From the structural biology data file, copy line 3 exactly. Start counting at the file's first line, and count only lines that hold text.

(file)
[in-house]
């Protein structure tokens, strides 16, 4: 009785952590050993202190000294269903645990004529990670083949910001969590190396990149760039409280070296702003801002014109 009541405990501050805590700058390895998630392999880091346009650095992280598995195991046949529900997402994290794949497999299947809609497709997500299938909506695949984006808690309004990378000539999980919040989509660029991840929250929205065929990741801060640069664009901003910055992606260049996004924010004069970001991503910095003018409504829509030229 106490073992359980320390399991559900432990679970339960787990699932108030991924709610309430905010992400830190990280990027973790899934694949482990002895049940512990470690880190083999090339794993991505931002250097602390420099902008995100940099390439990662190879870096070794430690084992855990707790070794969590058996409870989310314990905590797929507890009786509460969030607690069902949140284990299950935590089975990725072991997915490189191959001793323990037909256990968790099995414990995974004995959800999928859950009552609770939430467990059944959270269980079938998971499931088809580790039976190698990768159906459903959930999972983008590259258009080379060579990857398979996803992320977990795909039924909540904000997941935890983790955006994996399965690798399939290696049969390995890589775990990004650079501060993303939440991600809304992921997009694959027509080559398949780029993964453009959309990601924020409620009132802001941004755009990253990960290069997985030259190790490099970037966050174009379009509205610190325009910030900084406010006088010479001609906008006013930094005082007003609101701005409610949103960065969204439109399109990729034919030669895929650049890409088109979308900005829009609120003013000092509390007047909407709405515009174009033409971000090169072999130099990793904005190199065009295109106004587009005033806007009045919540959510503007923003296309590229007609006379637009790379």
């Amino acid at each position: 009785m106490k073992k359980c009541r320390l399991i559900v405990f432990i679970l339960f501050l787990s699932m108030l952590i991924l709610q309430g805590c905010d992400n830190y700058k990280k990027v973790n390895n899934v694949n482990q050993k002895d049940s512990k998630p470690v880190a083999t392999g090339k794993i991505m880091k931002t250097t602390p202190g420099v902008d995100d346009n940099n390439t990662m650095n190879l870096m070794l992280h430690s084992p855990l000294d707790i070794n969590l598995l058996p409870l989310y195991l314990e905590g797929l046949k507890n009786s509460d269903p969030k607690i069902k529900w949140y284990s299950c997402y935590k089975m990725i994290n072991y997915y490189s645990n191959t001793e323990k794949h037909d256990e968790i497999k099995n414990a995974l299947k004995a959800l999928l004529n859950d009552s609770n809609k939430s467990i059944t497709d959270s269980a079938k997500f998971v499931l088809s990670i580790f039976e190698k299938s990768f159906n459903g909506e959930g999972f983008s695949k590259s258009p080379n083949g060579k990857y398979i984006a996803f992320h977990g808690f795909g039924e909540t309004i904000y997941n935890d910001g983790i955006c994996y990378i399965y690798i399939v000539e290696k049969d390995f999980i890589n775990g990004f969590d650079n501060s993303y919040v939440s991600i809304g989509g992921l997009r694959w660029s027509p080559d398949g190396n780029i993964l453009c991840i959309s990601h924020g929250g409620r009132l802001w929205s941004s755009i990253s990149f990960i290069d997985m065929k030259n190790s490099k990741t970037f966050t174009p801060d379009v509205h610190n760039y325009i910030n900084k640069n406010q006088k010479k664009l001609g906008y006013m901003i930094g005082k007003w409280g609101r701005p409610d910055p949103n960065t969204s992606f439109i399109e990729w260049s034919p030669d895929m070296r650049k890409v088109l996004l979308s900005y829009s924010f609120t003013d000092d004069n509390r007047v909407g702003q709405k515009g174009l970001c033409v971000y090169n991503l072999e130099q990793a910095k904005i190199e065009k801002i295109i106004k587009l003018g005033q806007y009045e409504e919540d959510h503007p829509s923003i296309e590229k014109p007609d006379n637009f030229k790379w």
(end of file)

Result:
């Amino acid at each position: 009785m106490k073992k359980c009541r320390l399991i559900v405990f432990i679970l339960f501050l787990s699932m108030l952590i991924l709610q309430g805590c905010d992400n830190y700058k990280k990027v973790n390895n899934v694949n482990q050993k002895d049940s512990k998630p470690v880190a083999t392999g090339k794993i991505m880091k931002t250097t602390p202190g420099v902008d995100d346009n940099n390439t990662m650095n190879l870096m070794l992280h430690s084992p855990l000294d707790i070794n969590l598995l058996p409870l989310y195991l314990e905590g797929l046949k507890n009786s509460d269903p969030k607690i069902k529900w949140y284990s299950c997402y935590k089975m990725i994290n072991y997915y490189s645990n191959t001793e323990k794949h037909d256990e968790i497999k099995n414990a995974l299947k004995a959800l999928l004529n859950d009552s609770n809609k939430s467990i059944t497709d959270s269980a079938k997500f998971v499931l088809s990670i580790f039976e190698k299938s990768f159906n459903g909506e959930g999972f983008s695949k590259s258009p080379n083949g060579k990857y398979i984006a996803f992320h977990g808690f795909g039924e909540t309004i904000y997941n935890d910001g983790i955006c994996y990378i399965y690798i399939v000539e290696k049969d390995f999980i890589n775990g990004f969590d650079n501060s993303y919040v939440s991600i809304g989509g992921l997009r694959w660029s027509p080559d398949g190396n780029i993964l453009c991840i959309s990601h924020g929250g409620r009132l802001w929205s941004s755009i990253s990149f990960i290069d997985m065929k030259n190790s490099k990741t970037f966050t174009p801060d379009v509205h610190n760039y325009i910030n900084k640069n406010q006088k010479k664009l001609g906008y006013m901003i930094g005082k007003w409280g609101r701005p409610d910055p949103n960065t969204s992606f439109i399109e990729w260049s034919p030669d895929m070296r650049k890409v088109l996004l979308s900005y829009s924010f609120t003013d000092d004069n509390r007047v909407g702003q709405k515009g174009l970001c033409v971000y090169n991503l072999e130099q990793a910095k904005i190199e065009k801002i295109i106004k587009l003018g005033q806007y009045e409504e919540d959510h503007p829509s923003i296309e590229k014109p007609d006379n637009f030229k790379w």